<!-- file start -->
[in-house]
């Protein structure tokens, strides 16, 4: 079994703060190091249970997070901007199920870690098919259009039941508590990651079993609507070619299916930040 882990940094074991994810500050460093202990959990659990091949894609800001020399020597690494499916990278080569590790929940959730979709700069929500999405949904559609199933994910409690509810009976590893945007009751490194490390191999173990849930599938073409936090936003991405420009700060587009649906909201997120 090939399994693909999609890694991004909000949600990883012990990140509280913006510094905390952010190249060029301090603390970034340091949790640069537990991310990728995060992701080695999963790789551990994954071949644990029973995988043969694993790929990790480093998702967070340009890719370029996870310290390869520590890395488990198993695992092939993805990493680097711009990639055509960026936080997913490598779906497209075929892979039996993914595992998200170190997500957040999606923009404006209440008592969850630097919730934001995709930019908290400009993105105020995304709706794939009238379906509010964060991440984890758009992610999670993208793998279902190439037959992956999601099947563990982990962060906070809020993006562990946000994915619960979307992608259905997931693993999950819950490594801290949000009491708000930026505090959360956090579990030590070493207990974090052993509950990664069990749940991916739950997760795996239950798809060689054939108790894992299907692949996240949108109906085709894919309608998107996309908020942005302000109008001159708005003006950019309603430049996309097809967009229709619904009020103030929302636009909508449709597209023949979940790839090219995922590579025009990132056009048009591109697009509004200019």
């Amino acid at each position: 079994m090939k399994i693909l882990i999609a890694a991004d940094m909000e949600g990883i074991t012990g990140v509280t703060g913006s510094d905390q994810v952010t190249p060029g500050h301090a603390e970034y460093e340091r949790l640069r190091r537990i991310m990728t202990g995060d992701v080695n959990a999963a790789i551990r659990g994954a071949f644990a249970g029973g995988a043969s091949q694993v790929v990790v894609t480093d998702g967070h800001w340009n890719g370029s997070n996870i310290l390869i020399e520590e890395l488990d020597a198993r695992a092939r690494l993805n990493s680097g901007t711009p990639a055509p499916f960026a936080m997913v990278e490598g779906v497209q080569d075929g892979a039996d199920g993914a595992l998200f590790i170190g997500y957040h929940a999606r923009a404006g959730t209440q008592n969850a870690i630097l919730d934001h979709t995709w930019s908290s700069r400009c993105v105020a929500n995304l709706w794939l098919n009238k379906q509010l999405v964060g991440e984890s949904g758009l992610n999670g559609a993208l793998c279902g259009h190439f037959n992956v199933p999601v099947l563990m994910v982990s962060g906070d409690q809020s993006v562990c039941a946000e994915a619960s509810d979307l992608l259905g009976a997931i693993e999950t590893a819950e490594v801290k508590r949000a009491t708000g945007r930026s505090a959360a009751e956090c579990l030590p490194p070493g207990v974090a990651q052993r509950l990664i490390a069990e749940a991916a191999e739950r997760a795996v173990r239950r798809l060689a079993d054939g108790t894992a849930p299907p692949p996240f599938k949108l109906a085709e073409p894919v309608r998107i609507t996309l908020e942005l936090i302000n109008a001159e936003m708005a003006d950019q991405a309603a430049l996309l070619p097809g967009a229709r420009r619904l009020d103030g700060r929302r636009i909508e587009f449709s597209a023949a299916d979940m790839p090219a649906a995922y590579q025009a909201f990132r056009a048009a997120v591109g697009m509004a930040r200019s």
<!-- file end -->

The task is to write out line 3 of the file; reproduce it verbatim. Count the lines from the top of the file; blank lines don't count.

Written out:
């Amino acid at each position: 079994m090939k399994i693909l882990i999609a890694a991004d940094m909000e949600g990883i074991t012990g990140v509280t703060g913006s510094d905390q994810v952010t190249p060029g500050h301090a603390e970034y460093e340091r949790l640069r190091r537990i991310m990728t202990g995060d992701v080695n959990a999963a790789i551990r659990g994954a071949f644990a249970g029973g995988a043969s091949q694993v790929v990790v894609t480093d998702g967070h800001w340009n890719g370029s997070n996870i310290l390869i020399e520590e890395l488990d020597a198993r695992a092939r690494l993805n990493s680097g901007t711009p990639a055509p499916f960026a936080m997913v990278e490598g779906v497209q080569d075929g892979a039996d199920g993914a595992l998200f590790i170190g997500y957040h929940a999606r923009a404006g959730t209440q008592n969850a870690i630097l919730d934001h979709t995709w930019s908290s700069r400009c993105v105020a929500n995304l709706w794939l098919n009238k379906q509010l999405v964060g991440e984890s949904g758009l992610n999670g559609a993208l793998c279902g259009h190439f037959n992956v199933p999601v099947l563990m994910v982990s962060g906070d409690q809020s993006v562990c039941a946000e994915a619960s509810d979307l992608l259905g009976a997931i693993e999950t590893a819950e490594v801290k508590r949000a009491t708000g945007r930026s505090a959360a009751e956090c579990l030590p490194p070493g207990v974090a990651q052993r509950l990664i490390a069990e749940a991916a191999e739950r997760a795996v173990r239950r798809l060689a079993d054939g108790t894992a849930p299907p692949p996240f599938k949108l109906a085709e073409p894919v309608r998107i609507t996309l908020e942005l936090i302000n109008a001159e936003m708005a003006d950019q991405a309603a430049l996309l070619p097809g967009a229709r420009r619904l009020d103030g700060r929302r636009i909508e587009f449709s597209a023949a299916d979940m790839p090219a649906a995922y590579q025009a909201f990132r056009a048009a997120v591109g697009m509004a930040r200019s």